Positioning: the basis of a marketing strategy

Last modified:

Thursday 31 October 2019

Knowing which product to offer to which market (product-market combination) is of crucial importance.  The positioning of your product or service is even more essential.  Positioning refers to the image that you want to leave in your customers' heads or, in other words, the impression you want to leave on your target group.

In a world where we are constantly inundated with advertising, your product or your service must stand out from the rest. A "positioning statement" is often based on competitive advantages. What do you do better, or what do you offer, that is different from others?  What characteristics or properties make your product or service so unique? This exercise is far from obvious because the majority of products/services are simply not so unique or superior.

However, by clearly defining your positioning, you will be able to communicate the added value of your product/service coherently and attractively to your target audience. In short, this is the essence even a good marketing strategy.

Achieving positioning in five steps

  • The value of your product or service is expressed by the advantages it offers to its recipient. The latter may be presented in various forms:
  • Functional: solves problems, offers advantages such as speed, etc.
  • Psychology: feeling of security or increased belonging, better self-image, etc.
  • Experimental: better "feeling", better service provision, better interaction, etc.

Prepare a list of your product's benefits.

  • Collect information on customer perception (samples)
  • Identify competitive products and analyse the way in which they are positioned: faster, better, less expensive, etc.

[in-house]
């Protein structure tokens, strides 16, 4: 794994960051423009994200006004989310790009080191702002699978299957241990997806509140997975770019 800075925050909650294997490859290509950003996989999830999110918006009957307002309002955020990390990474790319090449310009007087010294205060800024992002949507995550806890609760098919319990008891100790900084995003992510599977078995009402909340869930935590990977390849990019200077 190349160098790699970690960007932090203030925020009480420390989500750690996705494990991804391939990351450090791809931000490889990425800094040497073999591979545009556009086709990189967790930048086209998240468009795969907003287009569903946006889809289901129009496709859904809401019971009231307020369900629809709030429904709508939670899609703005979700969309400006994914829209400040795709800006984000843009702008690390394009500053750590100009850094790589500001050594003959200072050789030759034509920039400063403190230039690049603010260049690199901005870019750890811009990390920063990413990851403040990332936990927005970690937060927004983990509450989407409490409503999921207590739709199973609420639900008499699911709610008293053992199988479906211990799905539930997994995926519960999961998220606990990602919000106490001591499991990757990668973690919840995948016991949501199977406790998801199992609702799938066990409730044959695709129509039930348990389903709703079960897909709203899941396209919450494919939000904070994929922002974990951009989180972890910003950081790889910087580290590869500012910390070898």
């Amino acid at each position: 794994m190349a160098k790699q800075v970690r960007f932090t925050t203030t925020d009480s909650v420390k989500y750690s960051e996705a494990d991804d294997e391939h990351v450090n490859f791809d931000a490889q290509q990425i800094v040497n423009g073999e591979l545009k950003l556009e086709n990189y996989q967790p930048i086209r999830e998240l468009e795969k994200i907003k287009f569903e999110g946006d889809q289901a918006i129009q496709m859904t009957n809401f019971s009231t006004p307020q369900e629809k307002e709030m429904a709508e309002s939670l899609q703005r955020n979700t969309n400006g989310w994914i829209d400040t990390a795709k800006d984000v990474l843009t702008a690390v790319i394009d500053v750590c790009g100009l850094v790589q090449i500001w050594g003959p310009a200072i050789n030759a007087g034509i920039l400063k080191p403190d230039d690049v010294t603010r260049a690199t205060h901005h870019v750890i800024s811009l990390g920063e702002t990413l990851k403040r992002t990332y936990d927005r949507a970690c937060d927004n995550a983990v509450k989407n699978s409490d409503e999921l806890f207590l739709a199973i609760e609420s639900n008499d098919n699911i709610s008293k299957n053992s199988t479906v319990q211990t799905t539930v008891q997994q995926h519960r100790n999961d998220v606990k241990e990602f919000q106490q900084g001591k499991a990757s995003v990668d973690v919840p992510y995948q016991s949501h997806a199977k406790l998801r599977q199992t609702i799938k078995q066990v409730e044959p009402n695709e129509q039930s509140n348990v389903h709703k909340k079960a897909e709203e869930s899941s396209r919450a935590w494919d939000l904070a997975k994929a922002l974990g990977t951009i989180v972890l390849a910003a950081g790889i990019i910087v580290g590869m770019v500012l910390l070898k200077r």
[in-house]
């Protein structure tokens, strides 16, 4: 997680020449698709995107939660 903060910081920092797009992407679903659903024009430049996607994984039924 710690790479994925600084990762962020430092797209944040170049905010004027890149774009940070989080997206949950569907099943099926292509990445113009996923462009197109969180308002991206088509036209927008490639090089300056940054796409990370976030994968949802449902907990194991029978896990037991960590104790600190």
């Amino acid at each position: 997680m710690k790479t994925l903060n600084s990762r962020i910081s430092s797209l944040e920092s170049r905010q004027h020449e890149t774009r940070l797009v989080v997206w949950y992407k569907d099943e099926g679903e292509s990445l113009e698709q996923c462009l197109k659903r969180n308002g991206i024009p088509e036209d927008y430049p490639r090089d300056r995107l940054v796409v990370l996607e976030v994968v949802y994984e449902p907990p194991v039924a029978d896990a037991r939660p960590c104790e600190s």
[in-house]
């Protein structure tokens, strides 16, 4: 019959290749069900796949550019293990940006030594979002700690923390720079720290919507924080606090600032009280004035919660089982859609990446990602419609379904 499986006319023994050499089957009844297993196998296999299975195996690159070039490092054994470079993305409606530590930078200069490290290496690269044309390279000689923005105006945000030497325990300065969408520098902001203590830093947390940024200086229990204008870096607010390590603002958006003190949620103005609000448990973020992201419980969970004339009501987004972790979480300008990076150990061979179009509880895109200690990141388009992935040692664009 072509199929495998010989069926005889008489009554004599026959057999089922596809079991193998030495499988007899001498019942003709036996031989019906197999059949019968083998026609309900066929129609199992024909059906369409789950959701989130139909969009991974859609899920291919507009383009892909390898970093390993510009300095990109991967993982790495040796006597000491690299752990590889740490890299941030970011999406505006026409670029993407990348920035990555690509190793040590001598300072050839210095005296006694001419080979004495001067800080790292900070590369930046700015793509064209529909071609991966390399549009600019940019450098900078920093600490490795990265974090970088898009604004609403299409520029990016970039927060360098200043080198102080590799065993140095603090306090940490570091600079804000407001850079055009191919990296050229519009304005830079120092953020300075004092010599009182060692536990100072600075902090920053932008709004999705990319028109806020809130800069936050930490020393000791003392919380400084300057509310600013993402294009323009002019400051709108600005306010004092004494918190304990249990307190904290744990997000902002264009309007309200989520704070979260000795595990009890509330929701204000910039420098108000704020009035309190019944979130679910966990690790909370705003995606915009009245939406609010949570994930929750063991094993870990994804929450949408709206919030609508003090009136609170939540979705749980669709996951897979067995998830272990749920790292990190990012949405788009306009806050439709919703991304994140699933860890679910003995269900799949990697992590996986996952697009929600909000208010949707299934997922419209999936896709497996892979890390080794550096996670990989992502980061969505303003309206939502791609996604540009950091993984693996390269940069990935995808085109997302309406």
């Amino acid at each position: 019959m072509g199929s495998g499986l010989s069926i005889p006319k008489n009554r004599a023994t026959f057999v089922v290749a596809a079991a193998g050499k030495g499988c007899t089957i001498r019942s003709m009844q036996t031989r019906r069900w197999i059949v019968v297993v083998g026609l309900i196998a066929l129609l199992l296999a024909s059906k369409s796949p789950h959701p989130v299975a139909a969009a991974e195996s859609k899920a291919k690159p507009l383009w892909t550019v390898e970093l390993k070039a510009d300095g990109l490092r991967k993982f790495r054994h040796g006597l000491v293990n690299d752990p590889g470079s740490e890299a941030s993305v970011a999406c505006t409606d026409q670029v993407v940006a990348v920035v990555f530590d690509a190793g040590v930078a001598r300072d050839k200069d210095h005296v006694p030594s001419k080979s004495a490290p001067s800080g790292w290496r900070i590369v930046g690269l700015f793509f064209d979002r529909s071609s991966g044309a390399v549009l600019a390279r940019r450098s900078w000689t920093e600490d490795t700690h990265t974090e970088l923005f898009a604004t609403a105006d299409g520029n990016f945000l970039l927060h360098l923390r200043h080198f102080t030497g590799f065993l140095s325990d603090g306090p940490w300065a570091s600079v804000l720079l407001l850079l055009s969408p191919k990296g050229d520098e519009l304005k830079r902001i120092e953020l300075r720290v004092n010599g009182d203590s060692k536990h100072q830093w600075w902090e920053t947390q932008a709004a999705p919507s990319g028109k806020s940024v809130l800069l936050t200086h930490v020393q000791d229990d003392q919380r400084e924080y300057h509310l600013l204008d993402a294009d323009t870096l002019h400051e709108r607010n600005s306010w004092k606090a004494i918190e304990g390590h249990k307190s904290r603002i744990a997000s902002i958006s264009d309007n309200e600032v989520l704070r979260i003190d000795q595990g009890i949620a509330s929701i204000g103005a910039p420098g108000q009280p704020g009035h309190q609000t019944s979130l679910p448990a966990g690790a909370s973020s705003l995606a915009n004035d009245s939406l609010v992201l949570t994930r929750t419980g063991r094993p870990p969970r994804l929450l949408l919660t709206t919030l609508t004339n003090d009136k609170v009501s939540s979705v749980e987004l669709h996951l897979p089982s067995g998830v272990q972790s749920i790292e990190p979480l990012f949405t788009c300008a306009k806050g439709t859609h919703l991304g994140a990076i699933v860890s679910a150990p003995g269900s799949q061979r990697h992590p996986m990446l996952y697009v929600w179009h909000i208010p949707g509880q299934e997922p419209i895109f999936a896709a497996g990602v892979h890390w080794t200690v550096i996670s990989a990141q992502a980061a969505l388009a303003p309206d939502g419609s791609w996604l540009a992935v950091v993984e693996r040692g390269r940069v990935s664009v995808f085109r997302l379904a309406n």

• Compare your positioning to that of your competitors (matrix) and try and establish distinctive characteristics or find differentiating points.
  • Determine your own positioning based on the values and distinctions previously mentioned.

After having performed the aforementioned analyses, you may also want to highlight another property of your product, what you see as another gap in the market, or what you deem to be the moment to clearly differentiate yourself from your competitors.  In other words, you should adapt your marketing strategy.

Preparing a good positioning statement

A positioning statement uses a few phrases to describe:

  • the product/service you are offering;
  • the group you are targeting;
  • the problem inherent to your target group;
  • the way you want to resolve this with your product/service;
  • the way in which you stand out from your competitors;
  • the main characteristics or properties of your product/service.

In other words... We provide... (your product or service) to .... (target group) regularly facing ... (problem). Unlike ... (mention the competing products or services), our product/service can/is ..... (mention the main characteristics of your product or service which distinguish it from the competition)

If you are unable to differentiate yourself from others, or if you simply don't have the opportunity to offer a unique product, at least say what you expect to achieve...

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